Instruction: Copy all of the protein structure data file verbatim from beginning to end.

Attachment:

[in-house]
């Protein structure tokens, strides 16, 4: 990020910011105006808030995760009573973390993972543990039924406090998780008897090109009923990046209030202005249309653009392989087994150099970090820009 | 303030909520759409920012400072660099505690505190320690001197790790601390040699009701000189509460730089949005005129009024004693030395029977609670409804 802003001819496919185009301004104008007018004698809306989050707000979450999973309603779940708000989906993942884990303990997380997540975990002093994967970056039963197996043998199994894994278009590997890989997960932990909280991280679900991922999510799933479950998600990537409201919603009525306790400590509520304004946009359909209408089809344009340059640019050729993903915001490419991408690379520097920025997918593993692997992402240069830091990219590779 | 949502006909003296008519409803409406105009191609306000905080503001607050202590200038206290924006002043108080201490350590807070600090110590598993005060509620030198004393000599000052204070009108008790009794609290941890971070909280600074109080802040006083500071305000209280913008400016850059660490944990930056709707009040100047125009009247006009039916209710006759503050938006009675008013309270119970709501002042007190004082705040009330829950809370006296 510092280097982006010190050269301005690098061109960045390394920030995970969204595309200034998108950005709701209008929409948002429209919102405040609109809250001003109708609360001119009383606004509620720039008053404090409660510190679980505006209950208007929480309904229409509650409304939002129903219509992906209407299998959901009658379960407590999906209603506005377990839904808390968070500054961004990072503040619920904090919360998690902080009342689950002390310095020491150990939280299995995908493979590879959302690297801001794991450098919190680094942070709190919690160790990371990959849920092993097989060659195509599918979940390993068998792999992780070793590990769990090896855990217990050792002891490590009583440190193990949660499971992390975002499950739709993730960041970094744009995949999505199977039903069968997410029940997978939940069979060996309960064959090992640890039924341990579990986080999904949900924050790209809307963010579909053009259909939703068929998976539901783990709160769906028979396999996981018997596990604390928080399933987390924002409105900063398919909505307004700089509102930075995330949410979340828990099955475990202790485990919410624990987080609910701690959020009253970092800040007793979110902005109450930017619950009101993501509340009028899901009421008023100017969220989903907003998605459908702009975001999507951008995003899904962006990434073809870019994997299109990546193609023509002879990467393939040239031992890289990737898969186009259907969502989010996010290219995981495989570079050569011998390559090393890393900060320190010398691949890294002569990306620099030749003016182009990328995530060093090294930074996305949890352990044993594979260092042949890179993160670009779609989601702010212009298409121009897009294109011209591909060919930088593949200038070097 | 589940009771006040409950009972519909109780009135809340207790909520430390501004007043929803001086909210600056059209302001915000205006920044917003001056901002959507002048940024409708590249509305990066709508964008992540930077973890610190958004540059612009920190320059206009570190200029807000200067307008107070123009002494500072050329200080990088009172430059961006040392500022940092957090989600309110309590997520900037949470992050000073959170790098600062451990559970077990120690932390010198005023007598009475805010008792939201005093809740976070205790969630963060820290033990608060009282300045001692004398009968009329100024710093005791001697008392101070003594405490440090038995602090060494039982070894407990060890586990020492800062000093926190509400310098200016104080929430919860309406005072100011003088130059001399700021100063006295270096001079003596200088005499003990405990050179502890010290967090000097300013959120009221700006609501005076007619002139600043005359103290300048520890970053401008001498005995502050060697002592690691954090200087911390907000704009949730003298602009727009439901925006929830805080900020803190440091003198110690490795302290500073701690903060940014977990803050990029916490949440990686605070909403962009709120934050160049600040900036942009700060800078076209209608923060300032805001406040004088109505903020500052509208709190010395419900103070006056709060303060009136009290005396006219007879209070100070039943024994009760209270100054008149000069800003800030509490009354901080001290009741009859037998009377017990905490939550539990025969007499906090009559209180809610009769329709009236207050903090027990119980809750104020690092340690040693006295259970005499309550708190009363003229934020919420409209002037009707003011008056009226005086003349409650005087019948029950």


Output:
[in-house]
């Protein structure tokens, strides 16, 4: 990020910011105006808030995760009573973390993972543990039924406090998780008897090109009923990046209030202005249309653009392989087994150099970090820009 | 303030909520759409920012400072660099505690505190320690001197790790601390040699009701000189509460730089949005005129009024004693030395029977609670409804 802003001819496919185009301004104008007018004698809306989050707000979450999973309603779940708000989906993942884990303990997380997540975990002093994967970056039963197996043998199994894994278009590997890989997960932990909280991280679900991922999510799933479950998600990537409201919603009525306790400590509520304004946009359909209408089809344009340059640019050729993903915001490419991408690379520097920025997918593993692997992402240069830091990219590779 | 949502006909003296008519409803409406105009191609306000905080503001607050202590200038206290924006002043108080201490350590807070600090110590598993005060509620030198004393000599000052204070009108008790009794609290941890971070909280600074109080802040006083500071305000209280913008400016850059660490944990930056709707009040100047125009009247006009039916209710006759503050938006009675008013309270119970709501002042007190004082705040009330829950809370006296 510092280097982006010190050269301005690098061109960045390394920030995970969204595309200034998108950005709701209008929409948002429209919102405040609109809250001003109708609360001119009383606004509620720039008053404090409660510190679980505006209950208007929480309904229409509650409304939002129903219509992906209407299998959901009658379960407590999906209603506005377990839904808390968070500054961004990072503040619920904090919360998690902080009342689950002390310095020491150990939280299995995908493979590879959302690297801001794991450098919190680094942070709190919690160790990371990959849920092993097989060659195509599918979940390993068998792999992780070793590990769990090896855990217990050792002891490590009583440190193990949660499971992390975002499950739709993730960041970094744009995949999505199977039903069968997410029940997978939940069979060996309960064959090992640890039924341990579990986080999904949900924050790209809307963010579909053009259909939703068929998976539901783990709160769906028979396999996981018997596990604390928080399933987390924002409105900063398919909505307004700089509102930075995330949410979340828990099955475990202790485990919410624990987080609910701690959020009253970092800040007793979110902005109450930017619950009101993501509340009028899901009421008023100017969220989903907003998605459908702009975001999507951008995003899904962006990434073809870019994997299109990546193609023509002879990467393939040239031992890289990737898969186009259907969502989010996010290219995981495989570079050569011998390559090393890393900060320190010398691949890294002569990306620099030749003016182009990328995530060093090294930074996305949890352990044993594979260092042949890179993160670009779609989601702010212009298409121009897009294109011209591909060919930088593949200038070097 | 589940009771006040409950009972519909109780009135809340207790909520430390501004007043929803001086909210600056059209302001915000205006920044917003001056901002959507002048940024409708590249509305990066709508964008992540930077973890610190958004540059612009920190320059206009570190200029807000200067307008107070123009002494500072050329200080990088009172430059961006040392500022940092957090989600309110309590997520900037949470992050000073959170790098600062451990559970077990120690932390010198005023007598009475805010008792939201005093809740976070205790969630963060820290033990608060009282300045001692004398009968009329100024710093005791001697008392101070003594405490440090038995602090060494039982070894407990060890586990020492800062000093926190509400310098200016104080929430919860309406005072100011003088130059001399700021100063006295270096001079003596200088005499003990405990050179502890010290967090000097300013959120009221700006609501005076007619002139600043005359103290300048520890970053401008001498005995502050060697002592690691954090200087911390907000704009949730003298602009727009439901925006929830805080900020803190440091003198110690490795302290500073701690903060940014977990803050990029916490949440990686605070909403962009709120934050160049600040900036942009700060800078076209209608923060300032805001406040004088109505903020500052509208709190010395419900103070006056709060303060009136009290005396006219007879209070100070039943024994009760209270100054008149000069800003800030509490009354901080001290009741009859037998009377017990905490939550539990025969007499906090009559209180809610009769329709009236207050903090027990119980809750104020690092340690040693006295259970005499309550708190009363003229934020919420409209002037009707003011008056009226005086003349409650005087019948029950």